Her therapist nodded, eyebrows raised.
“I mean, I’ve been seeing you for five months and all you say to me is ‘how does that make you feel?’” Susie continued, pushing her bangs away from her eyes. “Yet in the class I attended on a whim, I discovered things I never knew about myself!”
The therapist straightened in her high-backed chair. “Well, Susie,” Dr. Walters began, “how does that make you feel?”
Susie stood up in the well-appointed room, walls covered with bookcases filled with important looking tomes entitled The Petulant Client in the ‘Me-First’ Age and How to Fertilize the Mind of a Reluctant Learner.
Mumbling to herself, Susie faced Dr. Walters. “To be honest, it makes me feel as if you’re wasting my money.” Susie noticed that Dr. Walters blushed. Feeling powerful for once in her life, Susie asked her therapist, “How does that make you feel, Dr. Walters?”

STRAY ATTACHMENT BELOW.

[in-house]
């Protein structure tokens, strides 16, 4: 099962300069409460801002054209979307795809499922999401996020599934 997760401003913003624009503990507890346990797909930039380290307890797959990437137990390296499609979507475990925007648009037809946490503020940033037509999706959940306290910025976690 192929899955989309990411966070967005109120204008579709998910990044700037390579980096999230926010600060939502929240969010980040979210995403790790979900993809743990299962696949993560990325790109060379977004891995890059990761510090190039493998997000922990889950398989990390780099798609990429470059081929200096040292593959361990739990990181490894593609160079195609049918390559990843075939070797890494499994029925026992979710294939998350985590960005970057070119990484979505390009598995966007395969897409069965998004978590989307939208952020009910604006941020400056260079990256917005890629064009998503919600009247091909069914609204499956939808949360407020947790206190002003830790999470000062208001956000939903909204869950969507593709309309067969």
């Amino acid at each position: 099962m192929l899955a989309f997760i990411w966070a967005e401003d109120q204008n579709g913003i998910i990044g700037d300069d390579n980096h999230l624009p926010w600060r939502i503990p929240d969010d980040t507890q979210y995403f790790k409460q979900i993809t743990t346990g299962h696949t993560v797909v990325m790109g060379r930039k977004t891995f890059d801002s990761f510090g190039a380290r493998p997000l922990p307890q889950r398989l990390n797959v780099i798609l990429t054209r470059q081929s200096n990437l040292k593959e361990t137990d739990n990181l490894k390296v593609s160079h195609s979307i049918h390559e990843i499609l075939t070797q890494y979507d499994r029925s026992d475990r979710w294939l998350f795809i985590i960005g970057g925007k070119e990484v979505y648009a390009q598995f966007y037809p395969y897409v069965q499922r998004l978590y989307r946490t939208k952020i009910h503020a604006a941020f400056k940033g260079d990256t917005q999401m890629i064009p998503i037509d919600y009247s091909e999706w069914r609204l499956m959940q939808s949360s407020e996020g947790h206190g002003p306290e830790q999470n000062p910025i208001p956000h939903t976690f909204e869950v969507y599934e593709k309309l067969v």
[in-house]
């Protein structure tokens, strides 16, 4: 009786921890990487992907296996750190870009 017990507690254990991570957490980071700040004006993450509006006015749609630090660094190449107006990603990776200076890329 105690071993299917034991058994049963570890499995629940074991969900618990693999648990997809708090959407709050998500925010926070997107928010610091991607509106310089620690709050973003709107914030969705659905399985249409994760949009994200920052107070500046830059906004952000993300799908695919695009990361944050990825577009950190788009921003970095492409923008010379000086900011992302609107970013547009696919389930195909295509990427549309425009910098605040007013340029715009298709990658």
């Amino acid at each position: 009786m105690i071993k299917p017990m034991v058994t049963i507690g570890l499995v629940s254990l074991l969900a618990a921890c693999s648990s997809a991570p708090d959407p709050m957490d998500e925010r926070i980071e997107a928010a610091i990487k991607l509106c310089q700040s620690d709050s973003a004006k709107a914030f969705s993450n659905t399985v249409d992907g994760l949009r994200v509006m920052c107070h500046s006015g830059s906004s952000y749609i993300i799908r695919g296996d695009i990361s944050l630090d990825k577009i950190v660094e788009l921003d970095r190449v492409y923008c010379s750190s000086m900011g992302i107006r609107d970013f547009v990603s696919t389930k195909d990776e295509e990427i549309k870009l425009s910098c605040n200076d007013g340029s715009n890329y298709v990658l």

The middle-aged woman, dressed in a gray business suit festooned with a silk burgundy blouse, steepled her fingers together. “I’m feeling that you have made a breakthrough!” Dr. Walters pushed her chair closer in to her imposing desk and began to write on a medical pad.
“What are you doing?” Susie asked, surprise and worry in her voice.
“I’m writing you a prescription,” the doctor replied as cool as a cucumber salted with success.
“I thought you don’t believe in meds,” Susie protested.
Dr. Walters ripped the sheet off the pad and handed it to her patient. “I don’t.”
Dr. Nina Walters smiled knowingly and added, “You discovered a secret most of us therapists don’t share. Now, go and write your stories.”